Xlines X84/X85 interior image showing one of the tables upstairs
Bus Travel,  Go North East

End of the Xline for Hexham

It’s Sunday 30th of January, and day one of another round of Go North East service changes.

Whilst in no way as significant as the changes I blogged about in September, most changes this time around appear to be technical changes to either improve reliability, even out the frequencies on corridors or sensibly avoiding stand clashes at bus stations.

There are however some big changes to the X84/X85 in Hexham and to the X9/X10 between Newcastle and Teesside. The X84/85 being the focus of this blog, so whilst I’m in no way a historian, I’ll try and start with a bit of history…

Back in September 2013, Go North East launched their new Tynedale Express services X84/X85 between Newcastle and Hexham, using a batch of Wright Solar bodied Scania L94UBs, presented in a striking orange livery. In addition to the high-back seating, WiFi was included, which was somewhat of a novelty on a bus nine years ago. How times have changed.

One of the original Tynedale Links Scania L94UB/Wright Solar buses used on the X84/X85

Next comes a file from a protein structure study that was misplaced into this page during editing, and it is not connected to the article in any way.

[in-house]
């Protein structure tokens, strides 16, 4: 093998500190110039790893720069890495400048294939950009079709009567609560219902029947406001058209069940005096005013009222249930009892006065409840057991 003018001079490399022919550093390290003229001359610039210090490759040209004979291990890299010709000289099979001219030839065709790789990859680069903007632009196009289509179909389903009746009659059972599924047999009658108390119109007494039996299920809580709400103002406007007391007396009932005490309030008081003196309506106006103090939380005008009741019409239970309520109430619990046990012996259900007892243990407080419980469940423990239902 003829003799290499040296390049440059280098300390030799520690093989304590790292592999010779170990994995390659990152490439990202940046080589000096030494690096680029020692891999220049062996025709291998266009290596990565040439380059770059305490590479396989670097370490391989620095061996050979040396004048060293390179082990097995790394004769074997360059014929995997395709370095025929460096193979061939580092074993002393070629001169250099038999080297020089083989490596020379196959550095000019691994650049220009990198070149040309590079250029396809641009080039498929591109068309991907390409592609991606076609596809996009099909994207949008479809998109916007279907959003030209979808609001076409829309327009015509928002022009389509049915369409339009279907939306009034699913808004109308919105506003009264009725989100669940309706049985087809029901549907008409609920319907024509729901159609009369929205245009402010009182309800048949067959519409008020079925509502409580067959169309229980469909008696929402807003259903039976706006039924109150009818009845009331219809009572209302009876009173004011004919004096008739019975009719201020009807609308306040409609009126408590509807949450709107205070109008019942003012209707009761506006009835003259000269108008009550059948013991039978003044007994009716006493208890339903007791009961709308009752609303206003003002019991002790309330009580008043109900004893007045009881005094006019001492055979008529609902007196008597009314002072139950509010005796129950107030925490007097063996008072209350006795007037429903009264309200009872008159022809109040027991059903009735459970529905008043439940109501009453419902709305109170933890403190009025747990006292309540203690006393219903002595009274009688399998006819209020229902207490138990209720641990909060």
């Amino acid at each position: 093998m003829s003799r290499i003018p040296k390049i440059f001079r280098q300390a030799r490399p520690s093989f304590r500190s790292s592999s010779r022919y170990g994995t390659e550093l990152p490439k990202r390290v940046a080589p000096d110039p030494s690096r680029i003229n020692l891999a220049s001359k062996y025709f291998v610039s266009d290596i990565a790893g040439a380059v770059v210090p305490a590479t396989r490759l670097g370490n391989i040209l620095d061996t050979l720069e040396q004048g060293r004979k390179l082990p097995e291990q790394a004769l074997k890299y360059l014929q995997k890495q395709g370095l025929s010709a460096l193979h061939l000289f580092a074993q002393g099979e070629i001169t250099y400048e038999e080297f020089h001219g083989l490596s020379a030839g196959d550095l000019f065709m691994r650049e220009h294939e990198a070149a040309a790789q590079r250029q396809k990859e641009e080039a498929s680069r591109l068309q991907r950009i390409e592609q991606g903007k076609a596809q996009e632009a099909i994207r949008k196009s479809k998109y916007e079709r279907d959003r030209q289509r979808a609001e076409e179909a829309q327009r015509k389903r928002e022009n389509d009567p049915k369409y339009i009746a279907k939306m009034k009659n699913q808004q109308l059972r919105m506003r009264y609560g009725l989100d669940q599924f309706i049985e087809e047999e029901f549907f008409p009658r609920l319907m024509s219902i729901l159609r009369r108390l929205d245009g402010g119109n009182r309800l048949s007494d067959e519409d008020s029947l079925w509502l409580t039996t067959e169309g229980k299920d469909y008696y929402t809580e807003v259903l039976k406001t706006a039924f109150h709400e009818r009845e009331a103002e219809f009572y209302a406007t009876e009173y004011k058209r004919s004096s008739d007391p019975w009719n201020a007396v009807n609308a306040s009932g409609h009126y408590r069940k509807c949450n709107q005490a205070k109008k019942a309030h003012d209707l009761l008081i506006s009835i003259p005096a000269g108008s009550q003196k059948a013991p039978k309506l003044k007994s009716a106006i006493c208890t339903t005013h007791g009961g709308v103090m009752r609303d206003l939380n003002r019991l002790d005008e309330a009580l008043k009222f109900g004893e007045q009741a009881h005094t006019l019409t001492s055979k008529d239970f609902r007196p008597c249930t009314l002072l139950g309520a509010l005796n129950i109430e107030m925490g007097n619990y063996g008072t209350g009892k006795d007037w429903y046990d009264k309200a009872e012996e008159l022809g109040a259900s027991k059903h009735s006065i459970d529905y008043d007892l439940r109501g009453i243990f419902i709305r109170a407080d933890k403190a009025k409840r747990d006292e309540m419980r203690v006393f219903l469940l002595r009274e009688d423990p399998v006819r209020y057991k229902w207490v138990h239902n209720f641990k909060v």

The X85 provided a more direct, 47 minute journey time, between Newcastle and Hexham via the A69, competing with the long-established joint operation between Arriva and Stagecoach on the 685. The X84 on the other hand served all stops between Lemington in Newcastle and Hexham, adding some 13 minutes onto the trip, and giving a total journey time of an hour. Though significantly quicker than the TEN service at the time.

Whilst the timetable allowed for an half-hourly service out of Newcastle, the difference in the journey times and interworking pattern resulted in both journeys leaving within 17 minutes of each other at Hexham.

A limited Sunday service of two runs in each direction per day was also available, although due to operational convenience at the time, was provided with a lower-spec mini bus in another livery. Sunday services were eventually cancelled, before a full hourly timetable introduced some some years later.

In 2017, the Tynedale Express X84/X85 fleet was upgraded by utilising a batch of recently-refurbished Mercedes Citaros, which had previously seen life in Sunderland on the 35 cross city services. The Citaros carried a revised version of the Tynedale Express livery.

Tynedale Express upgraded: in the form of a refurbished Mercedes Citaro

Fast-forward to December 2020, and the Tynedale Express received it’s biggest boost to date, with an upgrade to become part of the newly-introduced Xlines network.

New ADL Enviro400MMC buses for the Xlines X84/X85 under the Tyne Bridge
Photo credit: Go North East

In introducing the changes, the company added that the “further £1million investment is the latest part of an overall £8.5million upgrade in brand new, North British built, low-emission environmentally friendly double-deck buses introduced to the routes as part of the company’s premium interurban X-lines brand, providing a next-level service for its customers on longer distance routes across the North East.”